‘Rosie the Riveter’ had a lot to say in her letters to a boy in uniform

COLUMBIA, S.C. – Catherine Ladnier says her mother never threw anything away. So when she died on Mother’s Day, 2001, there were a lot of things to go through in her house in Easley, S.C.

For instance, there was the large batch of letters that women other than her mother had written to Catherine’s father, Harry, back during the Second World War – hundreds of them, along with photographs, newspaper clippings, postcards, war ration books, telegrams and other memorabilia. Her Mom, who hadn’t met Harry until later, had kept it all. The letters proved a treasure trove. They launched Catherine on a quest to learn more about other people who lived and wrote to each other in those days, a quest that has taken her in many fascinating directions.

That first batch of letters will be her topic for a free lecture she will deliver at noon on Friday, Feb. 25, at the South Carolina Confederate Relic Room and Military Museum in Columbia. Her provocative title is “‘Harry, I would have written sooner but I was too damned drunk, Love Cleta:’ Rosie the Riveters’ Letters to a Soldier, 1942-46.”

Harry Ladnier had served in the U.S. Army during the war, but never made it overseas – he ended up being discharged for his asthma before that happened. But during training and elsewhere along the way, he met a lot of people – including quite a few women who were employed in factories making critical war materiel while their men were away. He corresponded with at least three of them working in the aircraft plants in Wichita alone.

Catherine especially loves the sometimes passionate, often hilarious letters from these women she describes collectively as the “Rosies.”
“I started calling them the ‘brassy broads,’” she says. “I think being ‘Rosie’ sort of liberated them. And they thought they could say whatever they thought.”

A sample from one of Cleta Miller’s letters from Kansas:

Please pardon me for not answering your letter sooner, but I have been so damn drunk I didn’t know my rear end from a hole in the ground. I missed 3 days work, and quarreled with my best friend besides the money I spent, so I really don’t know whether it was worth it or not.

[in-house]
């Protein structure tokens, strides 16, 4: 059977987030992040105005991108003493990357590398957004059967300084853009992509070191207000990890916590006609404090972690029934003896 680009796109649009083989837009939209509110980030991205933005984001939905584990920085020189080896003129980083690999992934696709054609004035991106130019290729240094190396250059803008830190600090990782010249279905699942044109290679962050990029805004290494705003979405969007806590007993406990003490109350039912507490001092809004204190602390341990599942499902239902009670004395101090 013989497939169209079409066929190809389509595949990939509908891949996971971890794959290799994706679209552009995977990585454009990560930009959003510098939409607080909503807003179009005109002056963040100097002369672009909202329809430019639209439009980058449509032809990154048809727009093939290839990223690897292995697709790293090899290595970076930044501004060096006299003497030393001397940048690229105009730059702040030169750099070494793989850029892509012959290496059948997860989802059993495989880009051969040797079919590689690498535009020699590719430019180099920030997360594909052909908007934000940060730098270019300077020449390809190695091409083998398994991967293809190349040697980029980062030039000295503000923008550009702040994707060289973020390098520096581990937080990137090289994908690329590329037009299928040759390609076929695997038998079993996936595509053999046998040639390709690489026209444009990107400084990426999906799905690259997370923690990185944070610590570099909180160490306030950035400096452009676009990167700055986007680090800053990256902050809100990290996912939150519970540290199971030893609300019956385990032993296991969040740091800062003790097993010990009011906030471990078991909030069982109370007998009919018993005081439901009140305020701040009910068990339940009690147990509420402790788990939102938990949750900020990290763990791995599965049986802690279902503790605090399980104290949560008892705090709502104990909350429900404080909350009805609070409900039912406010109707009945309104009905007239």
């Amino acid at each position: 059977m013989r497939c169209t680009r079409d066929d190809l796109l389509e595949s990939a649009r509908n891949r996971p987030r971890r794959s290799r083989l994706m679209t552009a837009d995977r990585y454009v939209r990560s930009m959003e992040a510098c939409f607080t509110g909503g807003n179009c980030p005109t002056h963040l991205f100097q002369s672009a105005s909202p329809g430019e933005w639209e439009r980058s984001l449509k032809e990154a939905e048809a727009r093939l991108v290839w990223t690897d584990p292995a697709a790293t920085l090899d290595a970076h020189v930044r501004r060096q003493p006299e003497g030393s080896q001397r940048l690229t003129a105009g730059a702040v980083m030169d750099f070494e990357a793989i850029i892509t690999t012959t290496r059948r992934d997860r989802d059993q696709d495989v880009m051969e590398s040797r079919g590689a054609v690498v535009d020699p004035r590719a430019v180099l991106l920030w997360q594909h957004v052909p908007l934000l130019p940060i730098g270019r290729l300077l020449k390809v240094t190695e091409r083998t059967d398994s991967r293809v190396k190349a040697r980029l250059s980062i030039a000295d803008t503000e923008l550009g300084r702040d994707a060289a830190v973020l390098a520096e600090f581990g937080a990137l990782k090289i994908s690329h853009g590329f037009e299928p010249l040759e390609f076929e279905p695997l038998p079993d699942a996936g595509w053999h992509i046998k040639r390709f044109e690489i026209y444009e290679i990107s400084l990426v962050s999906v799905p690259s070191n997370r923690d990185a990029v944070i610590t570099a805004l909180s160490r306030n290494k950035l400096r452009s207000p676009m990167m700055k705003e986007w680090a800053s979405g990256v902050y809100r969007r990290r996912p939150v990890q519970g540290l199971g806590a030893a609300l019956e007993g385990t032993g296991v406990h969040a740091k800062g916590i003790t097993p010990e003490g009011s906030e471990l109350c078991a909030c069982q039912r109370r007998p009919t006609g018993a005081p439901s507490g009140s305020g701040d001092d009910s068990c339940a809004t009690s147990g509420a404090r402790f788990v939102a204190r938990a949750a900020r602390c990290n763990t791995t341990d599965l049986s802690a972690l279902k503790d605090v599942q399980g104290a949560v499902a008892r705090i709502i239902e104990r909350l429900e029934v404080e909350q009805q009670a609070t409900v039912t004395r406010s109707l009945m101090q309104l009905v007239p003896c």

I hope you like Daniel Field better by now do you? Of course I’m still on the same darn shift, but I guess I’m just getting resigned to my fate, or something (probably something). Boy, it’s really hot here! I think that if Hell’s any hotter than this I’m going to change my ways.

And that might not be a bad idea. Maybe!

“I wish that I knew them,” says Catherine. “I have a lot of fondness for them. I think my mother would have liked them as well,” even though “she was definitely not a brassy broad. She was not like them. She was not a Rosie. She had to stay on the farm.”

Still, her mother – Eva Lee Brown – wrote her own letters, to soldiers far away. They’re all part of the story. Since discovering these letters, Catherine has found many others, causing her to dig into many aspects of the war she had known nothing about. In some cases, she has written plays or delivered lectures based on some of the stories she has encountered, such as the letters a Jewish soldier had written to his parents, or those written by young Japanese-Americans whom the U.S. government had placed in internment camps during the war.

But the lecture on the 25th will center on the “Rosies.”

She sees these letters they wrote to her Dad as a snapshot of the time when women took on a "man's job" and did it “just as well, if not better than, the men.”

Of “Rosie” – both the one in the famous “We Can Do It!” posters and her namesakes – Catherine says, “It was her war too, and she answered Uncle Sam's call to action. The letters to Harry reveal a determination to carry on, but also the love of a new life as working women. Harry's Rosies are not shy, and write of their love and affection for a soldier. These letters tell the story of the lives of the women behind the man behind the gun.”

Of course, when that job was over, “They had to go home and take off the overalls and put the aprons back on and cook dinner.” And too many Americans forgot what they had been through. These letters bring the story back to life.
Catherine Ladnier’s Mom was from South Carolina, but Catherine grew up in Southern California – where her Dad Harry was from – and makes her home today in Connecticut. Her mother Eva moved the family back to South Carolina while Catherine was in college, and over the years she would visit here often. She looks forward to returning to that “home” for this program on the 25th.

She is a graduate of Mills College and Harvard University, and works as a securities compliance consultant. She and her husband, Mickey Robinson, serve on the President’s Advisory Council of the National Wildlife Federation. Her family have turned Eva Lee’s ancestral land in the Upstate into the Nalley Brown Nature Park.

About the South Carolina Confederate Relic Room and Military Museum

Founded in 1896, the South Carolina Confederate Relic Room and Military Museum is an accredited museum focusing on South Carolina’s distinguished martial tradition through the Revolutionary War, Mexican War, Civil War, Spanish-American War, World Wars I and II, Vietnam, the War on Terror, and other American conflicts. It serves as the state’s military history museum by collecting, preserving, and exhibiting South Carolina’s military heritage from the colonial era to the present, and by providing superior educational experiences and programming. It is located at 301 Gervais St. in Columbia, sharing the Columbia Mills building with the State Museum. For more information, go to https://crr.sc.gov/.


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